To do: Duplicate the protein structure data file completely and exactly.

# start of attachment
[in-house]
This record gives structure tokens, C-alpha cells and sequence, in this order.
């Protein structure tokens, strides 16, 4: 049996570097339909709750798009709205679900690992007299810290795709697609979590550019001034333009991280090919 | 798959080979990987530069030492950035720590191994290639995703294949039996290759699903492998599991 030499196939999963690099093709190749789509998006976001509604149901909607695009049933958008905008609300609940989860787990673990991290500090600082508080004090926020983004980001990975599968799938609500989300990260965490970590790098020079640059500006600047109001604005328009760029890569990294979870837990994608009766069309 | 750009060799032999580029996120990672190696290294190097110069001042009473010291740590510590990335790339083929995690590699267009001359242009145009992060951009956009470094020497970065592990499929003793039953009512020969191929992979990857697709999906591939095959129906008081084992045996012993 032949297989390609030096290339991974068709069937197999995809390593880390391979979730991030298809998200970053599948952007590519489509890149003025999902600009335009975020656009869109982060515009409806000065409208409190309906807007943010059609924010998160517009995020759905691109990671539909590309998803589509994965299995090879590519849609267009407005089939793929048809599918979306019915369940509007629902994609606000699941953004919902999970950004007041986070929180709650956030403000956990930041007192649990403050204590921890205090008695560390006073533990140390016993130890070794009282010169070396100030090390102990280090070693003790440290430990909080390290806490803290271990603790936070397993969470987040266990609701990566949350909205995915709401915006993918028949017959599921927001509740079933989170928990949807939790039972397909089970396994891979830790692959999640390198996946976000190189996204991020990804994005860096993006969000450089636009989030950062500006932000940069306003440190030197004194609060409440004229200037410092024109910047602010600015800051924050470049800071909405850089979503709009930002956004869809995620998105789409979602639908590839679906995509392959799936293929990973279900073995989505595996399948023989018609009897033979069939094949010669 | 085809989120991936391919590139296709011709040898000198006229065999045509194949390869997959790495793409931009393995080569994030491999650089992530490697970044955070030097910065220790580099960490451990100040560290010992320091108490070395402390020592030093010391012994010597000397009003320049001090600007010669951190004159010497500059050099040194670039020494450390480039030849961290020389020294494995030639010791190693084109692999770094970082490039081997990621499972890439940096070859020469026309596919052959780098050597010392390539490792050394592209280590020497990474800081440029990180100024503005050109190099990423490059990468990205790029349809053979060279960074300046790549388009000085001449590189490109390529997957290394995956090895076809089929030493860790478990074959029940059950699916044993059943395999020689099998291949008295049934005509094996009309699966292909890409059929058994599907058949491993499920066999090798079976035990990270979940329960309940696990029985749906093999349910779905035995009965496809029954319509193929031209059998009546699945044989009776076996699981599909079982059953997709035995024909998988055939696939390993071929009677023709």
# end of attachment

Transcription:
[in-house]
This record gives structure tokens, C-alpha cells and sequence, in this order.
């Protein structure tokens, strides 16, 4: 049996570097339909709750798009709205679900690992007299810290795709697609979590550019001034333009991280090919 | 798959080979990987530069030492950035720590191994290639995703294949039996290759699903492998599991 030499196939999963690099093709190749789509998006976001509604149901909607695009049933958008905008609300609940989860787990673990991290500090600082508080004090926020983004980001990975599968799938609500989300990260965490970590790098020079640059500006600047109001604005328009760029890569990294979870837990994608009766069309 | 750009060799032999580029996120990672190696290294190097110069001042009473010291740590510590990335790339083929995690590699267009001359242009145009992060951009956009470094020497970065592990499929003793039953009512020969191929992979990857697709999906591939095959129906008081084992045996012993 032949297989390609030096290339991974068709069937197999995809390593880390391979979730991030298809998200970053599948952007590519489509890149003025999902600009335009975020656009869109982060515009409806000065409208409190309906807007943010059609924010998160517009995020759905691109990671539909590309998803589509994965299995090879590519849609267009407005089939793929048809599918979306019915369940509007629902994609606000699941953004919902999970950004007041986070929180709650956030403000956990930041007192649990403050204590921890205090008695560390006073533990140390016993130890070794009282010169070396100030090390102990280090070693003790440290430990909080390290806490803290271990603790936070397993969470987040266990609701990566949350909205995915709401915006993918028949017959599921927001509740079933989170928990949807939790039972397909089970396994891979830790692959999640390198996946976000190189996204991020990804994005860096993006969000450089636009989030950062500006932000940069306003440190030197004194609060409440004229200037410092024109910047602010600015800051924050470049800071909405850089979503709009930002956004869809995620998105789409979602639908590839679906995509392959799936293929990973279900073995989505595996399948023989018609009897033979069939094949010669 | 085809989120991936391919590139296709011709040898000198006229065999045509194949390869997959790495793409931009393995080569994030491999650089992530490697970044955070030097910065220790580099960490451990100040560290010992320091108490070395402390020592030093010391012994010597000397009003320049001090600007010669951190004159010497500059050099040194670039020494450390480039030849961290020389020294494995030639010791190693084109692999770094970082490039081997990621499972890439940096070859020469026309596919052959780098050597010392390539490792050394592209280590020497990474800081440029990180100024503005050109190099990423490059990468990205790029349809053979060279960074300046790549388009000085001449590189490109390529997957290394995956090895076809089929030493860790478990074959029940059950699916044993059943395999020689099998291949008295049934005509094996009309699966292909890409059929058994599907058949491993499920066999090798079976035990990270979940329960309940696990029985749906093999349910779905035995009965496809029954319509193929031209059998009546699945044989009776076996699981599909079982059953997709035995024909998988055939696939390993071929009677023709």